Equivalence of QTLS and QTS

Since 1 April 2012, Society for Education and Training (SET), formerly the Institute for Learning (IfL), members with Qualified Teacher Learning and Skills (QTLS) status have been recognised as qualified to teach in schools.

Statutory instrument 2012 No. 431, which was laid in parliament on 9 March 2012, amended the 2003 regulations so that holders of QTLS who are SET members may be appointed to permanent positions as qualified teachers, without any further induction requirements.

Schools and local authorities remain responsible for decisions on employing QTLS holders, and SET maintains the national register of QTLS holders, including those teaching in schools.

You can find further guidance on these changes on the Gov.uk website.

What is the difference between QTS and QTLS?

Download a document that aims to summarise the key differences between QTS and QTLS.

Enhanced QTLS to be launched for applicants registering from 1 September 2016

In line with the recently published Standard for Teachers' Professional Development, the enhanced process of professional formation leading to Qualified Teacher Learning and Skills status that will be launched in September 2016 enables teachers to reflect on and improve their practice by:

  • continuously demonstrating how they are keeping up to date with their subject knowledge

  • undertaking professional development activities to address areas of their practice they have identified they need to improve, that must include planning and delivery and assessment

  • experimenting with new strategies and working collabroatively with colleagues, using their feedback to help them reflect systematically in bringing about improvements

  • drawing on relevant academic research and educational theory

  • providing evidence of the impact of professional formation on their practice as well as on the outcomes of their learners

  • producing a final action plan demonstrating how they will continue to develop their practice on completion of the professional formation period.

Applicants are required to nominate a mentor (known as a 'supporter') at the beginning of the process, a trained teacher and often a manager, who will support them through the process and provide constructive feedback.

The professional formation process is underpinned by the professional standardsFind out more information for more information about the professional formation process.

Background on the legislation

The government confirmed that they would recognise as qualified to teach in schools:

  • teachers in further education who have been awarded Qualified Teacher Learning and Skills status by the Institute for Learning (now the Society for Education and Training) and are members of SET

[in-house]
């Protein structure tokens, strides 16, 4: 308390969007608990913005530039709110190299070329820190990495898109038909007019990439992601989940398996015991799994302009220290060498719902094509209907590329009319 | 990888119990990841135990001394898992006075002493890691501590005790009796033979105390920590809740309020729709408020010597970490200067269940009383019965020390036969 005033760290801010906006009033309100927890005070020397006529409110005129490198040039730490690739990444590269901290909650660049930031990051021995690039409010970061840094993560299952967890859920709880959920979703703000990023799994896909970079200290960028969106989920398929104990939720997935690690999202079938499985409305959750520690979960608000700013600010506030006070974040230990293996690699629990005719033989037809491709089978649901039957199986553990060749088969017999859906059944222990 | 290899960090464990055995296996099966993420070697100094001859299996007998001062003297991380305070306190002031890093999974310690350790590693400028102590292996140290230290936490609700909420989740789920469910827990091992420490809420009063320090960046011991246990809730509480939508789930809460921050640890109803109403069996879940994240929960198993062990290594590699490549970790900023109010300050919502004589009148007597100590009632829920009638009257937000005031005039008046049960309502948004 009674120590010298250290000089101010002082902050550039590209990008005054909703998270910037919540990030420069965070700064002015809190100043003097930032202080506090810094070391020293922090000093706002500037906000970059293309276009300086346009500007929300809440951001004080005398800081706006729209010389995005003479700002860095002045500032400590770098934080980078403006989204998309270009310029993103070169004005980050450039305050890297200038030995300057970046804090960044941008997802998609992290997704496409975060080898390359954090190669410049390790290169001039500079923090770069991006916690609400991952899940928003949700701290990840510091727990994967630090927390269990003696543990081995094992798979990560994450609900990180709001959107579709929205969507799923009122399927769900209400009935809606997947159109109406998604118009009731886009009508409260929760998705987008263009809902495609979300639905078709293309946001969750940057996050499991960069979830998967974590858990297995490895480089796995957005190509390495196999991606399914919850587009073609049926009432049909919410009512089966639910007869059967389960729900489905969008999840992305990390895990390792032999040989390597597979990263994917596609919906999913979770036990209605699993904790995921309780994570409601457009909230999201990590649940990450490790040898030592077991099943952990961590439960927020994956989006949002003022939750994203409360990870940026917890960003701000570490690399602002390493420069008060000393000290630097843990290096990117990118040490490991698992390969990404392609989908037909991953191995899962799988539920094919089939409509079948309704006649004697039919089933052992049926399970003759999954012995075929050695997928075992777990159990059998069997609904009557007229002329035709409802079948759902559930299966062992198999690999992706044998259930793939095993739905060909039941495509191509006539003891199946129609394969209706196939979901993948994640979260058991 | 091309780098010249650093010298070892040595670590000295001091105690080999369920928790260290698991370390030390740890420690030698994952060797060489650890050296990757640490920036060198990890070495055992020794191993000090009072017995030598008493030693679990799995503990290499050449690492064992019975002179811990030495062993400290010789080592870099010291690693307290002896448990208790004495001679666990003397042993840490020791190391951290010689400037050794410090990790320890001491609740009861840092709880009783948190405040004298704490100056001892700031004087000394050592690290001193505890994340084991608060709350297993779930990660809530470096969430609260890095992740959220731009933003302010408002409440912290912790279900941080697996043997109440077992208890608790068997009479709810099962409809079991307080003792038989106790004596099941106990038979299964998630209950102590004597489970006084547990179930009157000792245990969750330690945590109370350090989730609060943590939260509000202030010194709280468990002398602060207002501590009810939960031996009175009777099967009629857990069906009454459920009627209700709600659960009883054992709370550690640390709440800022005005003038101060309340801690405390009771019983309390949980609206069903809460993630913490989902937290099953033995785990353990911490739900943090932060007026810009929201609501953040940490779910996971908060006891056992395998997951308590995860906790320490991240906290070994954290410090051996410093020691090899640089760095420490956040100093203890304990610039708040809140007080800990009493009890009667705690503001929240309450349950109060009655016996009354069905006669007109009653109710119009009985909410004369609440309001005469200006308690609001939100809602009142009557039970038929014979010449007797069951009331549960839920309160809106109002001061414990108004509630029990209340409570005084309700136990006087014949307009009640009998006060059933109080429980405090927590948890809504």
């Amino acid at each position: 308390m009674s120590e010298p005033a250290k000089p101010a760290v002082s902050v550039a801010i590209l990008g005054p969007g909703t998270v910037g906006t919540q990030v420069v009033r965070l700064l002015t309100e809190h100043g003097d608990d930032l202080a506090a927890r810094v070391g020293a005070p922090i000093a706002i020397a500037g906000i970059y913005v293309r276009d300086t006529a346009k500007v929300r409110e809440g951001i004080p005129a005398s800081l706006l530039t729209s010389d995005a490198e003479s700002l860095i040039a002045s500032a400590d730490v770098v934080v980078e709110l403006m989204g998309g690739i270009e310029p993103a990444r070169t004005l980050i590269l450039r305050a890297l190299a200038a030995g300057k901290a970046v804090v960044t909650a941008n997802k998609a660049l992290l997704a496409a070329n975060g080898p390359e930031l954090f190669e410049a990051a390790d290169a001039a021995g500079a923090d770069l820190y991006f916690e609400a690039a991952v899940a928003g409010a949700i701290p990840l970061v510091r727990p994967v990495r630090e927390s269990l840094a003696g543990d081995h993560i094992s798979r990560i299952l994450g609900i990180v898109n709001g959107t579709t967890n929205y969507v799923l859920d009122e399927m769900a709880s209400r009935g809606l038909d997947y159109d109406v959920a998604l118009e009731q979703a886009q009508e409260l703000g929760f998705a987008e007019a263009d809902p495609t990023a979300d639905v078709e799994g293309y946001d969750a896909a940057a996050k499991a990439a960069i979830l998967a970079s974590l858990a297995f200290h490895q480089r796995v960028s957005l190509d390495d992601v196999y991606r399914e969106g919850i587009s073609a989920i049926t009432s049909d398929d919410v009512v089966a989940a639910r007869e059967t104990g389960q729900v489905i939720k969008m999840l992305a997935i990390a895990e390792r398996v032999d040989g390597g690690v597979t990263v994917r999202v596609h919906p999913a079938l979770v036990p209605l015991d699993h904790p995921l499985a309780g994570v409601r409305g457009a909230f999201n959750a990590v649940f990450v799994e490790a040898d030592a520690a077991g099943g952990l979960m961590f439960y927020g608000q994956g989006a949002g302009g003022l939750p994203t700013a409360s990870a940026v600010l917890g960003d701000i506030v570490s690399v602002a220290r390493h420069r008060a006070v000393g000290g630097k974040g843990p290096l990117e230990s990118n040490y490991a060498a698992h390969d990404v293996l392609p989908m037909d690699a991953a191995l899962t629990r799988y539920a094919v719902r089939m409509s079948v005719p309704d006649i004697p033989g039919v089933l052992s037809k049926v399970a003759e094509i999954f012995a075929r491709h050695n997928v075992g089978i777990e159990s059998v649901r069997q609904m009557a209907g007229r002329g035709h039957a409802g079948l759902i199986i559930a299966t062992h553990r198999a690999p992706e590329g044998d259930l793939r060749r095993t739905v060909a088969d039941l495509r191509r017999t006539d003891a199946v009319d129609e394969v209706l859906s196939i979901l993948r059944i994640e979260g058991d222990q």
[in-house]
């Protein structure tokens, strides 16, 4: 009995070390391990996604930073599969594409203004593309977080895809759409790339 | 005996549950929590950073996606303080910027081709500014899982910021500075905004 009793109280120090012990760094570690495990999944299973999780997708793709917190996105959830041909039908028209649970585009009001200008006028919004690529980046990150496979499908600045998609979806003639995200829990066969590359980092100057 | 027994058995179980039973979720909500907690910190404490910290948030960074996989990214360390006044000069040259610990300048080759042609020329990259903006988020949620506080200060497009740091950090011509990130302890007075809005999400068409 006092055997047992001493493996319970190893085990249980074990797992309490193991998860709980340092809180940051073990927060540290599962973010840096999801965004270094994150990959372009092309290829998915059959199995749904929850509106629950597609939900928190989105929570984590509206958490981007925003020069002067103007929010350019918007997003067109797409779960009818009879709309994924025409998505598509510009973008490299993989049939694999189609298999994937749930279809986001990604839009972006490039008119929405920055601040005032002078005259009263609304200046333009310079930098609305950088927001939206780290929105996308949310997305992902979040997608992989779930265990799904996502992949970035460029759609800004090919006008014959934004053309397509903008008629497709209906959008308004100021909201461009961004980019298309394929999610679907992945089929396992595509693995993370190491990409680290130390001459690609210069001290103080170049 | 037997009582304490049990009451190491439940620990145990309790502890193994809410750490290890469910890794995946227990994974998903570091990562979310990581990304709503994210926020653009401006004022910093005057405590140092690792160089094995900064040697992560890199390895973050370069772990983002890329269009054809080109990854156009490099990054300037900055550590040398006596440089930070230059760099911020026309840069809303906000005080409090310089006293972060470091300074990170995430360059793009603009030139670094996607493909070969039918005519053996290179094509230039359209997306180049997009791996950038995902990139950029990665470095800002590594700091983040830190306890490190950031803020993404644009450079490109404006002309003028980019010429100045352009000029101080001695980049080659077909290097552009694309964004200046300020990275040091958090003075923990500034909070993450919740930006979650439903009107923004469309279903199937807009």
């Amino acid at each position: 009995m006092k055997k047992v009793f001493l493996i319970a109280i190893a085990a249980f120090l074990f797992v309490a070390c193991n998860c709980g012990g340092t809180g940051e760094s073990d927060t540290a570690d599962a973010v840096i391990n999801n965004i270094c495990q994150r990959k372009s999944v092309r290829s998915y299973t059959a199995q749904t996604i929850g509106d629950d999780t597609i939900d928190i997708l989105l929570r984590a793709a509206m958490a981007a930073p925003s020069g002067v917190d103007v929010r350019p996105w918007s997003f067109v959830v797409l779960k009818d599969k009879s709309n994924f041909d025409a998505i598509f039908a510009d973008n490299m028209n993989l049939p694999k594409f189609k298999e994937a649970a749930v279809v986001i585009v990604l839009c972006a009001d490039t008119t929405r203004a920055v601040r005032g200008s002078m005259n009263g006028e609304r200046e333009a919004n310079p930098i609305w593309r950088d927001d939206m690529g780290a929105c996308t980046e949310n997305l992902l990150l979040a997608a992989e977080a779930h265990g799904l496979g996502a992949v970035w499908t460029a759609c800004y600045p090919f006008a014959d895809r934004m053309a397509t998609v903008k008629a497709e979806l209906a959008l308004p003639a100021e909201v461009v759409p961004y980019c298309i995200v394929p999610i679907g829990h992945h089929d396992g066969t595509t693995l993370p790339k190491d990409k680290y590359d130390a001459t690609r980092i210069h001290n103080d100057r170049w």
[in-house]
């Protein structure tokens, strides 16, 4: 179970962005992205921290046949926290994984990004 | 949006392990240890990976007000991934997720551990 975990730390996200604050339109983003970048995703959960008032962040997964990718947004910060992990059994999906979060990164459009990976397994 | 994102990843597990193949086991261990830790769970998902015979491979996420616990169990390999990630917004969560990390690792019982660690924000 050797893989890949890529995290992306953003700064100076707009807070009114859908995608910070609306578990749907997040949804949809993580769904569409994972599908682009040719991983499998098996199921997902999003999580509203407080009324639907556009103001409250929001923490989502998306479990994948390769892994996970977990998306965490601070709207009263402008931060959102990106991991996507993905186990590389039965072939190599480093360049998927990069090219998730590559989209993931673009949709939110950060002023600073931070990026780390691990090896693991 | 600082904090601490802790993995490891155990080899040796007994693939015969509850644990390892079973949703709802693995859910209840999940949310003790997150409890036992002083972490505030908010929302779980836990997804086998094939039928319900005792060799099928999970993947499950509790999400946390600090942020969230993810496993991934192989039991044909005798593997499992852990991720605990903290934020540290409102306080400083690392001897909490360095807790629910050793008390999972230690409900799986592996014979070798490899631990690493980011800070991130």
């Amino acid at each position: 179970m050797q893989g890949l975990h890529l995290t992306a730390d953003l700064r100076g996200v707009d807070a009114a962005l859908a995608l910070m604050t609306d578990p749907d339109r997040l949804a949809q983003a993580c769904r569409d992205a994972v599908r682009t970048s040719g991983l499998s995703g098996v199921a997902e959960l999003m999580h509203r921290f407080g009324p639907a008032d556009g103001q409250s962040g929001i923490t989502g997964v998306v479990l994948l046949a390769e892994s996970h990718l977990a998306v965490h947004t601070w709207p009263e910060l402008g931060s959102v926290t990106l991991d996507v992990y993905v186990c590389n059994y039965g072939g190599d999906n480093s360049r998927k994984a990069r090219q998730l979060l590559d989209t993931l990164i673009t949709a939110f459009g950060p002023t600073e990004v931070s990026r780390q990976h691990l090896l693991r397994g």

• teachers who are recognised as fully qualified teachers in Australia, Canada, New Zealand and the USA. 

The law needed to be changed to enable this and the changes to the regulations were laid in parliament and came into force on 1 April 2012.

The regulations laid also amend the Education (School Teachers' Appraisal) (England) Regulations 2012, and came into force in September 2012. The amendment gives schools greater flexibility to choose the standards against which they wish to assess the performance of QTLS holders. QTLS teachers, unlike other teachers, don't have to be assessed against the Teachers' Standards.

The Wolf Review of Vocational Education

On 3 March 2011, a groundbreaking policy decision was taken by Michael Gove MP, Secretary of State for Education, to accept Professor Wolf’s recommendation, with immediate effect: "To allow qualified further education lecturers to teach in school classrooms on the same basis as qualified school teachers."

The Government published its response to the Wolf Review of Vocational Education on 12 May 2011 stating: "We believe that schools should be free to appoint the right teachers to deliver the appropriate curriculum for their pupils. For too long highly experienced Qualified Teacher, Learning and Skills (QTLS) holders have been unable to teach the subjects in schools that they already teach in further education colleges. This means that head teachers and governing bodies have not always been able to appoint the right teachers for the delivery of high quality education across the full range of subjects taught in schools. That is why we are giving schools the freedom to select the teachers with the skills and experience that they require."

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